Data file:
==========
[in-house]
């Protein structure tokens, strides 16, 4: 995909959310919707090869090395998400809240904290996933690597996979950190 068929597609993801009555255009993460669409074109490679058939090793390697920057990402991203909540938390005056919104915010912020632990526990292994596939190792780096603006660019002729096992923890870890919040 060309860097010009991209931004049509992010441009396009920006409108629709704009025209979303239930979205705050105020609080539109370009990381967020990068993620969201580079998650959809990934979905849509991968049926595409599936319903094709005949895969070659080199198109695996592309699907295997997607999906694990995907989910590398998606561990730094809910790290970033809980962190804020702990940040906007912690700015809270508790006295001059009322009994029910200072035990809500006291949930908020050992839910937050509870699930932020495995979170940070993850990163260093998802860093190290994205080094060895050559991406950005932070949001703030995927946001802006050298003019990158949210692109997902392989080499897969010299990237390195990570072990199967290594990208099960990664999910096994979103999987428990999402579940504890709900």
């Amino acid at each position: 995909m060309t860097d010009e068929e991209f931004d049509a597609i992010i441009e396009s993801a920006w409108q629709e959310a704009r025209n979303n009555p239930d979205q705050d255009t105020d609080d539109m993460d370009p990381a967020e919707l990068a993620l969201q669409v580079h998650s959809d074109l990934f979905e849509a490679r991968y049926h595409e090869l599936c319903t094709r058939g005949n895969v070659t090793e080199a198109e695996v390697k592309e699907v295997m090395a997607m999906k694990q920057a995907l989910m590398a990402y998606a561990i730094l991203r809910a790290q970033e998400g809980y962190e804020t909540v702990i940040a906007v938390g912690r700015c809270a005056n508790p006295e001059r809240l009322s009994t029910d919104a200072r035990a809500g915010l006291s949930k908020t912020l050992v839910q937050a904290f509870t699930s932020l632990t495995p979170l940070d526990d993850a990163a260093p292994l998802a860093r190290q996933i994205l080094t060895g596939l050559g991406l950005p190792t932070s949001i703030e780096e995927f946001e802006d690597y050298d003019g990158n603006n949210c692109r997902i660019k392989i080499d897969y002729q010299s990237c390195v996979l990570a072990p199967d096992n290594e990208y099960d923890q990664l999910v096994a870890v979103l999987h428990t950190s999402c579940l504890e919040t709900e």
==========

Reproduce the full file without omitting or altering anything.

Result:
[in-house]
């Protein structure tokens, strides 16, 4: 995909959310919707090869090395998400809240904290996933690597996979950190 068929597609993801009555255009993460669409074109490679058939090793390697920057990402991203909540938390005056919104915010912020632990526990292994596939190792780096603006660019002729096992923890870890919040 060309860097010009991209931004049509992010441009396009920006409108629709704009025209979303239930979205705050105020609080539109370009990381967020990068993620969201580079998650959809990934979905849509991968049926595409599936319903094709005949895969070659080199198109695996592309699907295997997607999906694990995907989910590398998606561990730094809910790290970033809980962190804020702990940040906007912690700015809270508790006295001059009322009994029910200072035990809500006291949930908020050992839910937050509870699930932020495995979170940070993850990163260093998802860093190290994205080094060895050559991406950005932070949001703030995927946001802006050298003019990158949210692109997902392989080499897969010299990237390195990570072990199967290594990208099960990664999910096994979103999987428990999402579940504890709900």
């Amino acid at each position: 995909m060309t860097d010009e068929e991209f931004d049509a597609i992010i441009e396009s993801a920006w409108q629709e959310a704009r025209n979303n009555p239930d979205q705050d255009t105020d609080d539109m993460d370009p990381a967020e919707l990068a993620l969201q669409v580079h998650s959809d074109l990934f979905e849509a490679r991968y049926h595409e090869l599936c319903t094709r058939g005949n895969v070659t090793e080199a198109e695996v390697k592309e699907v295997m090395a997607m999906k694990q920057a995907l989910m590398a990402y998606a561990i730094l991203r809910a790290q970033e998400g809980y962190e804020t909540v702990i940040a906007v938390g912690r700015c809270a005056n508790p006295e001059r809240l009322s009994t029910d919104a200072r035990a809500g915010l006291s949930k908020t912020l050992v839910q937050a904290f509870t699930s932020l632990t495995p979170l940070d526990d993850a990163a260093p292994l998802a860093r190290q996933i994205l080094t060895g596939l050559g991406l950005p190792t932070s949001i703030e780096e995927f946001e802006d690597y050298d003019g990158n603006n949210c692109r997902i660019k392989i080499d897969y002729q010299s990237c390195v996979l990570a072990p199967d096992n290594e990208y099960d923890q990664l999910v096994a870890v979103l999987h428990t950190s999402c579940l504890e919040t709900e």